Engine: water-cooled two-cylinder four-stroke 90-degree V-engine, transverse crankshaft, two overhead, chain-driven camshafts, four valves per cylinder, bucket tappets, wet sump lubrication, electronic intake manifold injection, engine management, electric starter, 380 W alternator, 12 V battery / 10 Ah. Engine data: bore / stroke 98.0 / 66.0 mm, displacement 996 cm³, compression 11.7: 1, rated output 99 kW (135 PS) at 9500 rpm, max. Torque 106 Nm (10.8 kpm) at 7500 rpm Power transmission: primary drive via gear wheels, hydraulically operated multi-disc oil bath clutch, six-speed gearbox, O-ring chain. Secondary ratio 2.23 Chassis: aluminum bridge frame, upside-down fork, sliding tube diameter 43 mm, adjustable spring base, rebound and compression damping, aluminum two-arm swing arm, central spring strut with lever system, adjustable spring base, rebound and compression damping, double disc brake at the front, six-piston calipers, floating bearings Brake discs, Ø 320 mm, rear disc brake, two-piston caliper, Ø 220 mm, cast aluminum wheels 3.50 x 17; 6.00 x 17 tires 120/70 ZR 17; 190/50 ZR 17 Chassis data: wheelbase 1405 mm, steering head angle 66 °, caster 93 mm, suspension travel 115/125 mm Service data Service intervals every 6000 km Oil change (with filter) every 6000 km / 3.1 l, (18 000 km / 3.3 l) engine oil SAE 10 W 40 fork oil SAE 5 W spark plugs NGK CR 9 EK, chain 5/8 x 3/8, 104 rollers idle speed 1200 ± 100 / min valve clearance, inlet / outlet 0.10 – 0.20 / 0.20 – 0, 30 mm Tire approvalsMetzeler ME Z3 A Front Racing / ME Z3 A, Dunlop D 207 FM / J, tire pressure front / rear 2.5 / 2.5 bar Price including VAT and additional costs 19,650 Marks Warranty two years without km limitColors red, blue / White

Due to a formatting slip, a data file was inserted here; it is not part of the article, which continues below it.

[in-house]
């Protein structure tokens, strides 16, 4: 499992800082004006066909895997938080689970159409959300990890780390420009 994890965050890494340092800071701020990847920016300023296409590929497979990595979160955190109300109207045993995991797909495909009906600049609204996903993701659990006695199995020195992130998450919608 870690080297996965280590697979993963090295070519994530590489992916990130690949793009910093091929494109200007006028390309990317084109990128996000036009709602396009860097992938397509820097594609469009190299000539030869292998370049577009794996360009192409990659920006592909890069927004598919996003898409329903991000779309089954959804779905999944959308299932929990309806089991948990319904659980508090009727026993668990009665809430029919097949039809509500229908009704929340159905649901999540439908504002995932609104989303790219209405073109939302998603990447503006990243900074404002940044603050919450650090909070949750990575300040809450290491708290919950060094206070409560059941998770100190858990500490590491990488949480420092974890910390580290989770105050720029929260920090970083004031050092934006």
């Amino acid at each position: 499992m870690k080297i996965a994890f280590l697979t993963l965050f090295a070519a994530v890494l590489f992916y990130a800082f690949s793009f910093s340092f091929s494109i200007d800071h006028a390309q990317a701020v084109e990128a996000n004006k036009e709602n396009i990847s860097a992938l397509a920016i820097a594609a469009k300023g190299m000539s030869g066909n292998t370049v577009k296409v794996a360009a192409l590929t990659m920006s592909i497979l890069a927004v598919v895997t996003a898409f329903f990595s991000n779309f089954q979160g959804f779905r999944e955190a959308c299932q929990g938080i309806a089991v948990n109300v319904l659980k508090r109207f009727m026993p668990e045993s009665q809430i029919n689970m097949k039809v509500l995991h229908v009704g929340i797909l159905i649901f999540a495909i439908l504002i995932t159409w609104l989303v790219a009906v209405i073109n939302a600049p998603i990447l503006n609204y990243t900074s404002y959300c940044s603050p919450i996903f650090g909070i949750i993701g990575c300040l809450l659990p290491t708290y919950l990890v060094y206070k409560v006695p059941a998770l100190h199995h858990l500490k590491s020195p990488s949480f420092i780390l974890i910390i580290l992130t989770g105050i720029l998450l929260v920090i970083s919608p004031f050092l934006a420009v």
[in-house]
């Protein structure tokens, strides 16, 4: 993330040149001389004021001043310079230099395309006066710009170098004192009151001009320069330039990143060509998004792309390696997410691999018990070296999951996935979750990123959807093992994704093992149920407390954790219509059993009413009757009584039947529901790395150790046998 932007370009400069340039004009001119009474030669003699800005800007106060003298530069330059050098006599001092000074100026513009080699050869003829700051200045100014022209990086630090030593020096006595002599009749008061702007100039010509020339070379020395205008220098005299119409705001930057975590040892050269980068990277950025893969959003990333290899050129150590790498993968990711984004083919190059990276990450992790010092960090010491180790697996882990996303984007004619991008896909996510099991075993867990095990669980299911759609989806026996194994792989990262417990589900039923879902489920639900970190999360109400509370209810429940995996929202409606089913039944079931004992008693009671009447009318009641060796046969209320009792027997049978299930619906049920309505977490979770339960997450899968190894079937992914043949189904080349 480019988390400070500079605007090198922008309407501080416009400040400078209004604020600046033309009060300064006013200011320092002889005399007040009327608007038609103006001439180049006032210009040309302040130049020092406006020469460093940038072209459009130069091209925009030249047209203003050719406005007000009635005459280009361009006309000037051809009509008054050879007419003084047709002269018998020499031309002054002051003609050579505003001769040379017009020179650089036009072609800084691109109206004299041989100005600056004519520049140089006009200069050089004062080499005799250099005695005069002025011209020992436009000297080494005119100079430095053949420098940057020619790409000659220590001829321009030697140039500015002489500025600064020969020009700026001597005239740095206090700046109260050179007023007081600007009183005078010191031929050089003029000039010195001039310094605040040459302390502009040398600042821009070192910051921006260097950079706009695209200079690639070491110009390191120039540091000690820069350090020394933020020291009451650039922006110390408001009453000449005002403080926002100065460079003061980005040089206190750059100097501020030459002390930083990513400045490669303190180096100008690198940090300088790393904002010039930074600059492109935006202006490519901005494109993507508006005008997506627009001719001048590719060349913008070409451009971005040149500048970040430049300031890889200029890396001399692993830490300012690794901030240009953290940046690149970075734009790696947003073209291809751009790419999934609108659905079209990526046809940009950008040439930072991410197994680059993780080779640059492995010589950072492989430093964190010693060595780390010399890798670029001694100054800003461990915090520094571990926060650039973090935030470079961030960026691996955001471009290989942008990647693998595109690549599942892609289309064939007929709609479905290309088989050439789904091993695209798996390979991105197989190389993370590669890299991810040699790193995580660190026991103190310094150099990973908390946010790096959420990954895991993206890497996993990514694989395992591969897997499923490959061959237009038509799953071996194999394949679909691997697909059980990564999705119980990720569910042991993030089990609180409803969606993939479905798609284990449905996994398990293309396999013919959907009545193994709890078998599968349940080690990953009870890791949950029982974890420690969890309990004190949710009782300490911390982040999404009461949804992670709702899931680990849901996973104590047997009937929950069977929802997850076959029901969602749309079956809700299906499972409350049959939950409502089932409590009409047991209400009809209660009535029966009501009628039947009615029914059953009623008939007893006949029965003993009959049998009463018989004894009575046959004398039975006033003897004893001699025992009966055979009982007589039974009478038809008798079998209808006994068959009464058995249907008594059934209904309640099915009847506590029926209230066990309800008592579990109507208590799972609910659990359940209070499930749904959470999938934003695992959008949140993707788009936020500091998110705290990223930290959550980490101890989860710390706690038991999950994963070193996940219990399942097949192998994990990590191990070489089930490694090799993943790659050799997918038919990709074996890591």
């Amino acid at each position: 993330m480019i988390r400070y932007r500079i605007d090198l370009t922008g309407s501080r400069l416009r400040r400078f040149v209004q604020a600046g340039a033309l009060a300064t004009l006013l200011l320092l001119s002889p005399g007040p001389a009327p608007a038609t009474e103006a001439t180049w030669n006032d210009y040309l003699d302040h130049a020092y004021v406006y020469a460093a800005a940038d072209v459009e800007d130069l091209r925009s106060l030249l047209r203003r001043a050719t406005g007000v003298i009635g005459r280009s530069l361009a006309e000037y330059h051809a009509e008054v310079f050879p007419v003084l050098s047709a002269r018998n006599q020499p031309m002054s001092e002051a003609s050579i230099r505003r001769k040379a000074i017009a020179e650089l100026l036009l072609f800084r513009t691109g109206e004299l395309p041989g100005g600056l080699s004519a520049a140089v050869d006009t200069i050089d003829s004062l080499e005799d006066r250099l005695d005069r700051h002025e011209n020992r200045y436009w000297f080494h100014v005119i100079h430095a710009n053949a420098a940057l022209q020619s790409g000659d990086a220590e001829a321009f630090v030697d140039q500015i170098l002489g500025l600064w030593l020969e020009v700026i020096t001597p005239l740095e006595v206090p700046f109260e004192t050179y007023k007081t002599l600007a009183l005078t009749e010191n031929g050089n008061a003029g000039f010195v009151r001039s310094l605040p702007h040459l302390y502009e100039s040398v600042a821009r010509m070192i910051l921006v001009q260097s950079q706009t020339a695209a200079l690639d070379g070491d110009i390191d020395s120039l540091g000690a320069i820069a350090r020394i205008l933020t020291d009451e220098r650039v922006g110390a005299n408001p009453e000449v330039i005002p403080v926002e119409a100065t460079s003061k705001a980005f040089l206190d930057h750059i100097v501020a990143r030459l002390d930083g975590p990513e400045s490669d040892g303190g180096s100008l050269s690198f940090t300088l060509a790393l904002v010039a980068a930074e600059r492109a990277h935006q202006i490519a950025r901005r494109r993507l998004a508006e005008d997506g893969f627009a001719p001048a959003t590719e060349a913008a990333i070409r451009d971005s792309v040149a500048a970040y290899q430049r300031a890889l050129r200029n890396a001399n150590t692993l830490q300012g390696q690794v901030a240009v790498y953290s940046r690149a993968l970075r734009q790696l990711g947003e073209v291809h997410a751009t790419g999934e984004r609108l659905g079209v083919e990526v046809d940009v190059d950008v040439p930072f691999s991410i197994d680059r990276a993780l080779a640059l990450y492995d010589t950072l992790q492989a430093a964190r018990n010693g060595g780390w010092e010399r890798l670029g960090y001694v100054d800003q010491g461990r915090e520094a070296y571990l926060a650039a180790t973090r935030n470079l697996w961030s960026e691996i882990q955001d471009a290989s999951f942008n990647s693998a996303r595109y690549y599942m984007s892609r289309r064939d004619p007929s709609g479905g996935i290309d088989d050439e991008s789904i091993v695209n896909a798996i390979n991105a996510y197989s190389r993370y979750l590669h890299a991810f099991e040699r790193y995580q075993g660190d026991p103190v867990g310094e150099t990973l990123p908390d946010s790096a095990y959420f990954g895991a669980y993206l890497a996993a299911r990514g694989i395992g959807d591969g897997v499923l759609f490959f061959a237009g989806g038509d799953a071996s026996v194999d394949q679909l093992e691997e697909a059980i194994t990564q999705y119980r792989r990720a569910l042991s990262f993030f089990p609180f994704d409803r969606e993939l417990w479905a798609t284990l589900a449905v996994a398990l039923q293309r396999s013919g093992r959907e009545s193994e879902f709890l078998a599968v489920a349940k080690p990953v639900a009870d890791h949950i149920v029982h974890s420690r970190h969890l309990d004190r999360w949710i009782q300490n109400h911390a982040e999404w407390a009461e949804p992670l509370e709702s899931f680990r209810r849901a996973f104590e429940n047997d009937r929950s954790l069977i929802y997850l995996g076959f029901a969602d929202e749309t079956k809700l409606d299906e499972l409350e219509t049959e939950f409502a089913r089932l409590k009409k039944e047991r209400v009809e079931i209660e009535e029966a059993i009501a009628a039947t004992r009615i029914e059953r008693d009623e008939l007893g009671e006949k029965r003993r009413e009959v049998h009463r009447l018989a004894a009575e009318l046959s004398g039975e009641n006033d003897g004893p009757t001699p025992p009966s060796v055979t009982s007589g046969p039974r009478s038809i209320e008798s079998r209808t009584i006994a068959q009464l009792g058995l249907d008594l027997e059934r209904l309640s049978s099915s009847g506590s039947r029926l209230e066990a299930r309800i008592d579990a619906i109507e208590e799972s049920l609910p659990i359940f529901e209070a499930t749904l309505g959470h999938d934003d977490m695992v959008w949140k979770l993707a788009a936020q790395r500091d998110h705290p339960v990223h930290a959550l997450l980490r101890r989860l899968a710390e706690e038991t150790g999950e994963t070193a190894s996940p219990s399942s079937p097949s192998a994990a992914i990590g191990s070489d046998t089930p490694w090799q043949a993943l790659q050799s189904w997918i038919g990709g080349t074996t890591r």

Lead by technology? – Suzuki TL 1000 R

The Suzuki TL 1000 R in direct comparison to the TL 1000 S.